Pleomorphic Adenoma Top

Pleomorphic adenoma (PA) is the most common benign salivary gland neoplasm and malignant transformation has been reported in 5% to 15% of cases.[26] Though multiple carcinoma subtypes and marked stromal hyalinization strongly suggest the possibility of carcinoma ex-pleomorphic adenoma (CA-ex-PA), but these features are not specific for a definitive diagnosis. A reliable marker for CA-ex-PA may be a valuable ancillary tool. With increasing targeted cancer therapies, distinction of CA-ex-PA from other malignant salivary gland tumors is very important.[27]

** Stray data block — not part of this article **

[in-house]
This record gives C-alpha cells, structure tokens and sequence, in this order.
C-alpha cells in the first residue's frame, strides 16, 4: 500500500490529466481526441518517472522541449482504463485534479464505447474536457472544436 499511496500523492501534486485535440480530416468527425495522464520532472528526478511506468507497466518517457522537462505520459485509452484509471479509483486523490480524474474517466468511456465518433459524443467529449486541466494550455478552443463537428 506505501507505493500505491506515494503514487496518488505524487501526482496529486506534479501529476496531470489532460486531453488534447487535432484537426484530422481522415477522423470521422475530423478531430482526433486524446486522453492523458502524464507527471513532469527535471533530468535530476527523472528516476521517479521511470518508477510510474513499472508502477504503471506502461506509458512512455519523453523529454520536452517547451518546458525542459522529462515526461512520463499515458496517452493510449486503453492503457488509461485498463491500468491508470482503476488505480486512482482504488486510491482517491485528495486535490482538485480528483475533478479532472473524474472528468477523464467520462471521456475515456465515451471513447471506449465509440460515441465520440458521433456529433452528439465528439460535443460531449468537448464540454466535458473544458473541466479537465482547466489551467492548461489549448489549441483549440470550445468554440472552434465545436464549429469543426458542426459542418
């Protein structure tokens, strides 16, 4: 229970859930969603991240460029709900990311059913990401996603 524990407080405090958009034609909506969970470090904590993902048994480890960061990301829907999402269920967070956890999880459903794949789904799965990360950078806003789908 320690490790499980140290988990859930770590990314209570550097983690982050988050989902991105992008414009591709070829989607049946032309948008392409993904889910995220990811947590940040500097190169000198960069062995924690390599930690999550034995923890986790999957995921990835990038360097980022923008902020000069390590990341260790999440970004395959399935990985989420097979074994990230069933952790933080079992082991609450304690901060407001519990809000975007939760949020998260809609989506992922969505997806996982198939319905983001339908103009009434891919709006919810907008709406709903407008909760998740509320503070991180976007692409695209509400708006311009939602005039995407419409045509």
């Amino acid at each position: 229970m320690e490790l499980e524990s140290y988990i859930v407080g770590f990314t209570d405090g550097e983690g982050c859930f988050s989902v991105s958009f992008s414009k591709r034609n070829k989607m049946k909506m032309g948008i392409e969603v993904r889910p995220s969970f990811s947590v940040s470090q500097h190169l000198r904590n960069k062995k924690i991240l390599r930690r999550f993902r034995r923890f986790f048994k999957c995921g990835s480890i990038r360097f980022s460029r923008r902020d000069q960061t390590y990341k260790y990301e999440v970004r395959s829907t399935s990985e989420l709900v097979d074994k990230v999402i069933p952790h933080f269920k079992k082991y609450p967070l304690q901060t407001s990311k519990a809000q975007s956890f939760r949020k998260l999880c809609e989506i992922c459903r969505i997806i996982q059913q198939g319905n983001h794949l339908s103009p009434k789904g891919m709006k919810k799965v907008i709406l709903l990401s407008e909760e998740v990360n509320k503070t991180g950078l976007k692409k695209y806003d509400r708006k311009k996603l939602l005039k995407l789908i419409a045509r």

The PLAG1 (pleomorphic adenoma gene 1) is the target gene and is consistently rearranged and over-expressed in PA with 8q12 t (3; 8) abnormalities.[25],[26],[28] PLAG1 is a developmentally regulated zinc finger gene that is not expressed in normal salivary gland parenchyma. The gene product is a nuclear protein that functions as a DNA binding transcription factor.[28] PLAG1 binding sites have been found in promoter 3 of IGF-II (Insulin like growth factor- II) gene. IGF-II is highly expressed in PAs with upregulated PLAG1 and not detected in PAs without abnormal PLAG1 expression.[28] The recurrent chromosomal translocation in 8q12 region leads to promoter substitution/swapping between PLAG1 gene and CTNNB1 (Catenin Beta 1-encoding b-1 catenin), Leukemia inhibitory factor receptor gene (LIFR) and transcription elongation factor A-1 (TCEA1).[28] PLAG1 plays a role in the pathogenesis of PA by inducing growth factor production and hence cell proliferation.[28] HMGA2 (High Motility Group Protein 2) is another target gene in pleomorphic adenoma with rearrangement in the 12q13-15 region.[25],[26],[28] This gene encodes a small non-histone chromatin associated protein that can modulate transcription by altering the chromatin architecture. Two fusion genes HMGA2-NF1B (nuclear factor 1B gene) and HMGA2-FHIT (fragile histidine triad gene) have been identified in PA. Increased expression of HMGA2 resulting from gene amplification has been suggested to contribute to malignant transformation of PA.[28] WIF1 gene has also been identified as a novel HMGA2 fusion partner in PA. It is a secreted antagonist of Wnt pathway that binds to specific Wnts and inhibits their functions. It maps to chromosome 12q14.3. The mutational inactivation of WIF1 due to rearrangement or loss of genetic material has been proposed as an early event in salivary gland tumors with a PA component.[29] Antony et al. in a comprehensive review on CA-ex-PA reported that studies have shown increased expression of β-catenin in well differentiated CA-ex-PA in the cytoplasm and poorly differentiated CA-ex-PA in cytoplasm/nucleus. Decreased cell membrane expression has been reported in high grade tumors.[30] Schneider (2014) et al. constructed a tissue microarray with 158 salivary gland tumors to observe the expression of 21 tumor antigens including β-catenin. Eighty percent of CA-ex-PAs stained positive for β-catenin, whereas 80.6% of PAs lacked expression of β-catenin, hence suggesting the physiological function of β-catenin in benign lesions (cell-cell adhesion, proliferation and differentiation) and its involvement in carcinogenesis and malignant tumors.[31]